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Vaccine seems to clear monkeys of HIV-like infection; humans next?

September 12, 2013|By Melissa Pandika
  • A new vaccine against simian immunodeficiency virus has proved effective in monkeys, offering hope that researchers can develop a similar vaccine against HIV.
A new vaccine against simian immunodeficiency virus has proved effective… (Bernard Castelein / Oxford…)

Scientists have developed a vaccine that protected monkeys against simian immunodeficiency virus, or SIV, offering fresh hope that a similar vaccine can save humans from HIV.

When the monkeys were intentionally infected with SIV, the new vaccine cleared the infection and kept the animals virus-free for up to three years, according to a report this week in the journal Nature.

Although there are medications to keep HIV in check for long periods of time, they can’t eliminate the virus altogether. Efforts to develop an HIV vaccine have so far failed. 

Vaccines typically contain a harmless amount of the virus it’s designed to protect against. By introducing it to the body in a non-threatening way, the immune system gets a chance to develop antibodies that will be ready to attack the virus if it ever reappears.

Most vaccines are designed to trigger a large-scale immune system attack, which then weakens over time. Producing the immune cells required for such an attack can take weeks.

These conventional vaccines are no match for SIV and HIV, which are fast-acting, persistent viruses. So the new vaccine — a modified version of a herpes virus known as cytomegalovirus, or CMV — contains just enough SIV to elicit an ongoing immune response that keeps the body “armed and ready” to search out and destroy the virus, said Louis Picker, an immunologist at Oregon Health and Science University who helped design the vaccine.

Picker and his colleagues tested the vaccine on 16 rhesus macaques. They vaccinated the monkeys, waited about two months, then infected them with SIV.

Seven of the monkeys got sick and died. But the other nine didn’t develop any outward symptoms of SIV. They did show signs of infection – the immune system cells that had been hijacked by the virus were still producing small amounts of it, for example – for weeks to months after exposure. But these signs decreased over time. 

After one year, eight of the nine animals had no evidence of infection. They remained SIV-free for up to three years after exposure. The virus reappeared in one of the monkeys, but at low levels.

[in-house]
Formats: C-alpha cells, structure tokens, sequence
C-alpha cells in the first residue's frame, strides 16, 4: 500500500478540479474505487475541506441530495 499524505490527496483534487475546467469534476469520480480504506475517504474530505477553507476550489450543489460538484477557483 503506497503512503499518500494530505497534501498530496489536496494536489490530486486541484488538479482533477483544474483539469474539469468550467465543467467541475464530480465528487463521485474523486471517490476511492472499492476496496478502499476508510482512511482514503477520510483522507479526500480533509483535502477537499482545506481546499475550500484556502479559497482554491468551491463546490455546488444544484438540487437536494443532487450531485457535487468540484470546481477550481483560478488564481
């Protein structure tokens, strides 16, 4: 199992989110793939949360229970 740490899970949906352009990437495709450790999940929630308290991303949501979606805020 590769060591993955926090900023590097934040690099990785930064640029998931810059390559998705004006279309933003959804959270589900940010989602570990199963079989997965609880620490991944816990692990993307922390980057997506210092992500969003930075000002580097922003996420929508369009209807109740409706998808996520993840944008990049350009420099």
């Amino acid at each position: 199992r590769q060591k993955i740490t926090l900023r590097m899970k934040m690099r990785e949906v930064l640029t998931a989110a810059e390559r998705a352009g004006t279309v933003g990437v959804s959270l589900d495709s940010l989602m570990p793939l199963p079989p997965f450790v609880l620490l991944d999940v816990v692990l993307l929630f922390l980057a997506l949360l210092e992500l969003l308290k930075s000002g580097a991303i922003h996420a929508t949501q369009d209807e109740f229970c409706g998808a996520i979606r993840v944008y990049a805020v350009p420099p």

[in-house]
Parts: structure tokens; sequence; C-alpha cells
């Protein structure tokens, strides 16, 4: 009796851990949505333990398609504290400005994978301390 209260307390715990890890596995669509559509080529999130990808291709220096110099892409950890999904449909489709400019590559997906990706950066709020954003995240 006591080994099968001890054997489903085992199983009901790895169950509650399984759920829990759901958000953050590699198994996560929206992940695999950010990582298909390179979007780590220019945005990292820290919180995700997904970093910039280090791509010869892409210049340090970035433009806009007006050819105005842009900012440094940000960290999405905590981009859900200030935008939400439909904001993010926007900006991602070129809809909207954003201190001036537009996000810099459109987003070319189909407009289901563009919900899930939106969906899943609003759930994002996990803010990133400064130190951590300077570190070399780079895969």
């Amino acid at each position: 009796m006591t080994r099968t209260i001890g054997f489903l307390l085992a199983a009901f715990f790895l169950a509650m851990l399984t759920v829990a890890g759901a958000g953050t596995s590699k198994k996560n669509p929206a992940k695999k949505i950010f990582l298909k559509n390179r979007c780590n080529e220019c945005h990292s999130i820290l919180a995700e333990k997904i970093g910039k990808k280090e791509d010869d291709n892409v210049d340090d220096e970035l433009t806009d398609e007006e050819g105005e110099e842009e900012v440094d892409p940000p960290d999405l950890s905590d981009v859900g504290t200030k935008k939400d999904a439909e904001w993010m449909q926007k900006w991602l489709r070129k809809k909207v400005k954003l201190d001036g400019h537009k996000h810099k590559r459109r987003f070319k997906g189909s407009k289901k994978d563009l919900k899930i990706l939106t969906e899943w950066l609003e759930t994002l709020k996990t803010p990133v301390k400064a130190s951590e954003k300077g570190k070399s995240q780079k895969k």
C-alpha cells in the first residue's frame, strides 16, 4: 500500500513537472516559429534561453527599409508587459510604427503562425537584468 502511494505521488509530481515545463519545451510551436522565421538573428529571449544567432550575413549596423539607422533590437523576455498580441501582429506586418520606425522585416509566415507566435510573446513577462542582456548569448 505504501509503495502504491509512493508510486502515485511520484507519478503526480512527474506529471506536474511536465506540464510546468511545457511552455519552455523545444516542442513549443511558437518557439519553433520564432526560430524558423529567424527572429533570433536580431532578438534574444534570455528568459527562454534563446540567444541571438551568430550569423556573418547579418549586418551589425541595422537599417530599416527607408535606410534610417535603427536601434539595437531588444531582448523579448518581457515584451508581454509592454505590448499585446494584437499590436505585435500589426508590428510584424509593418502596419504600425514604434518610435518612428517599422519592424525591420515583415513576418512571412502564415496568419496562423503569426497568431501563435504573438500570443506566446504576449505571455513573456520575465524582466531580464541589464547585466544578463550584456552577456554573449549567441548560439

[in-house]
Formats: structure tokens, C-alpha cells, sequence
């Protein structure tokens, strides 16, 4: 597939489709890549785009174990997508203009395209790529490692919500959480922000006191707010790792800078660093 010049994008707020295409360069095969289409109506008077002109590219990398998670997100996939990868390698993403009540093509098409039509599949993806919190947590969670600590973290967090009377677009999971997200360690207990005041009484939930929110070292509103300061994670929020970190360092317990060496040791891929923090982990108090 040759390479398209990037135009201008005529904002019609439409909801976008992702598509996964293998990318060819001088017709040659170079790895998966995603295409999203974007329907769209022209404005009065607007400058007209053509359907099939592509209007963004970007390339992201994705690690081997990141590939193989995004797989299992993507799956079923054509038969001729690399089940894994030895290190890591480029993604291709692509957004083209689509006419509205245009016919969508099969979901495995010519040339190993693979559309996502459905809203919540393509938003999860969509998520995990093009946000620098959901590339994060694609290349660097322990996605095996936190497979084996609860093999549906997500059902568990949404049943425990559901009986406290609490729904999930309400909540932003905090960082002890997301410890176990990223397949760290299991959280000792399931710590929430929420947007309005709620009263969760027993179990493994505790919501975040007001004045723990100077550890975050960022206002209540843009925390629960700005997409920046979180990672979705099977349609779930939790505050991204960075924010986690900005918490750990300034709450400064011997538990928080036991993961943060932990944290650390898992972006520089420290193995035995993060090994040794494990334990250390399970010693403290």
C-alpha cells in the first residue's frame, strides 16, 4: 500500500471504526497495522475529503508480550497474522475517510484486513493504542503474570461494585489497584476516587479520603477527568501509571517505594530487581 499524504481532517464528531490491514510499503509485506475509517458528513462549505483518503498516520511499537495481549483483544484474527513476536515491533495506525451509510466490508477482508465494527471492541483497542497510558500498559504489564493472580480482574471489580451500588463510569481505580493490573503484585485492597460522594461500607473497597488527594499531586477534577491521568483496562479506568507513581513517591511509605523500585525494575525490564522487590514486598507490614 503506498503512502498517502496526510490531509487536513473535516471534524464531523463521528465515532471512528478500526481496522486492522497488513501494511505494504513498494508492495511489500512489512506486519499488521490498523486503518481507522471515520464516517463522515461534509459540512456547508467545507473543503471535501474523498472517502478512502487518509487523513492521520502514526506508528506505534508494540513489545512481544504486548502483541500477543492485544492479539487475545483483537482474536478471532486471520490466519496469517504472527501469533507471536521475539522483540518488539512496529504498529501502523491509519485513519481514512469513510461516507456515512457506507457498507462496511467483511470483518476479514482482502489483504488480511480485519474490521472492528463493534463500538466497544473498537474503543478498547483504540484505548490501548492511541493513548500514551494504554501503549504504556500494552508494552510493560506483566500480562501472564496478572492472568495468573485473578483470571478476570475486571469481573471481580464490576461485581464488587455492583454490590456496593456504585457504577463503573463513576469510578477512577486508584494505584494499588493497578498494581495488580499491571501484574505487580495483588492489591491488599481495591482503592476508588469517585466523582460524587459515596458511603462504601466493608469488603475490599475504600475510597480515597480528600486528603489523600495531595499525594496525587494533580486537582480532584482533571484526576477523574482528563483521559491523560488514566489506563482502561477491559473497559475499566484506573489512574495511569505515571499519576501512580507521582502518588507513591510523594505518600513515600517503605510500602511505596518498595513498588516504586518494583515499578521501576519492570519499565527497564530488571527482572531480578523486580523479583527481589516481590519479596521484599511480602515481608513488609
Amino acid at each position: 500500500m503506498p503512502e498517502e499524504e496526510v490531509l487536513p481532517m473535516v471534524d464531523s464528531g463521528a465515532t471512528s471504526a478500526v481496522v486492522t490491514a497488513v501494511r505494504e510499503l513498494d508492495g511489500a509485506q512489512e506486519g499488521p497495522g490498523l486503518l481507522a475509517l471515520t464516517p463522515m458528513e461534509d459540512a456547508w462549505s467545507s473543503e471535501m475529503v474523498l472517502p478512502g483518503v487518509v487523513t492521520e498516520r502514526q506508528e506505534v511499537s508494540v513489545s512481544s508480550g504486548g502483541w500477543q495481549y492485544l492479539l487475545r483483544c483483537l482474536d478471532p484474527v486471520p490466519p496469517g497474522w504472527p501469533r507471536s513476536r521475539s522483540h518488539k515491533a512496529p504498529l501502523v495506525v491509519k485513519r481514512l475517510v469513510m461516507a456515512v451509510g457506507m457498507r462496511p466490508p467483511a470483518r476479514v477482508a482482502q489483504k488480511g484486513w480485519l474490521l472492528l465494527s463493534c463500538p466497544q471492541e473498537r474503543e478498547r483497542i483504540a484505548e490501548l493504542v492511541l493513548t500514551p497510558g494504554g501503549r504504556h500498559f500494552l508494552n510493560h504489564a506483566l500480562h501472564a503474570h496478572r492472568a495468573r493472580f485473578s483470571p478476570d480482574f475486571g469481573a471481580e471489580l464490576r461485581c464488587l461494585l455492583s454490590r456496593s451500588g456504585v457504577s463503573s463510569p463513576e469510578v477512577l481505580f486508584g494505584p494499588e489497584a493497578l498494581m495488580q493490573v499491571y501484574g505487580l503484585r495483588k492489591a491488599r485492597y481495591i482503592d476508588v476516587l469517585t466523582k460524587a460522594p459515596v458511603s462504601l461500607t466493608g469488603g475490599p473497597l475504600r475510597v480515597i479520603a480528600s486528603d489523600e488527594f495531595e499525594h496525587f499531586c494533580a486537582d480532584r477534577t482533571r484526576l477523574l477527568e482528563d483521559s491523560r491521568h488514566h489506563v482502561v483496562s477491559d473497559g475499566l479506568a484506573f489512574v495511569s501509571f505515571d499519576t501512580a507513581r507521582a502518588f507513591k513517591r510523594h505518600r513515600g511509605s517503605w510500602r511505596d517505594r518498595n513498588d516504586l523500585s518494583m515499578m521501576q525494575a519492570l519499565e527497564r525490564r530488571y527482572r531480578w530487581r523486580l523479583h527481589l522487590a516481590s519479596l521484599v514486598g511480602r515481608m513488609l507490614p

As a final test, the researchers injected blood and lymph cells from the eight apparently virus-free monkeys into other rhesus macaques that had never been exposed to SIV. None of the recipients became infected. That suggests the vaccine had completely cleared the virus from the eight monkeys originally infected, since it takes only one virus to establish an infection.

“It’s remarkable because HIV is a virus that everyone thought of as permanent,” Picker said. “This is really the first demonstration that a pathogenic virus can be eliminated by the patient’s own immune system.”

But the researchers still can’t say for sure whether the vaccine completely eradicated SIV from the monkeys, since they didn’t search everywhere for the virus.

“We claim that this is clearly a functional cure,” although small amounts of SIV may still be present, Picker said. Still, the findings are “consistent with eradication,” he added.

The researchers are now investigating why half of the vaccinated monkeys didn’t benefit from the treatment. The answer may lead to a better vaccine design.

In a future trial, the team plans to test whether the vaccine has the ability to not only prevent SIV, but to treat monkeys that already have the disease. This time, they’ll expose the animals to SIV before vaccinating them to see whether they also show clearance of the disease.

But “the really big challenge” will be to see whether the new findings translate to humans, Picker said. He and his colleagues hope to begin early-stage clinical trials as soon as 2015.

The team should take extra precautions when developing a vaccine based on CMV for humans, since the herpes virus is still live, said Dr. Steven Deeks, a clinical researcher at UC San Francisco who wasn’t involved in the study. “We may end up exchanging one virus for another,” he said.   

But if all goes well, the vaccine “might have a major impact on the global epidemic,” Deeks said. Current antiretroviral therapies vastly diminish HIV but don’t eradicate it, he said. They can also be expensive, and patients need to take them every day for the rest of their lives.

“In theory, we can give them a CMV vaccine engineered to attack HIV, and they’re cured,” Deeks said.

Return to Science Now.

melissa.pandika@latimes.com

Twitter: @mmpandika

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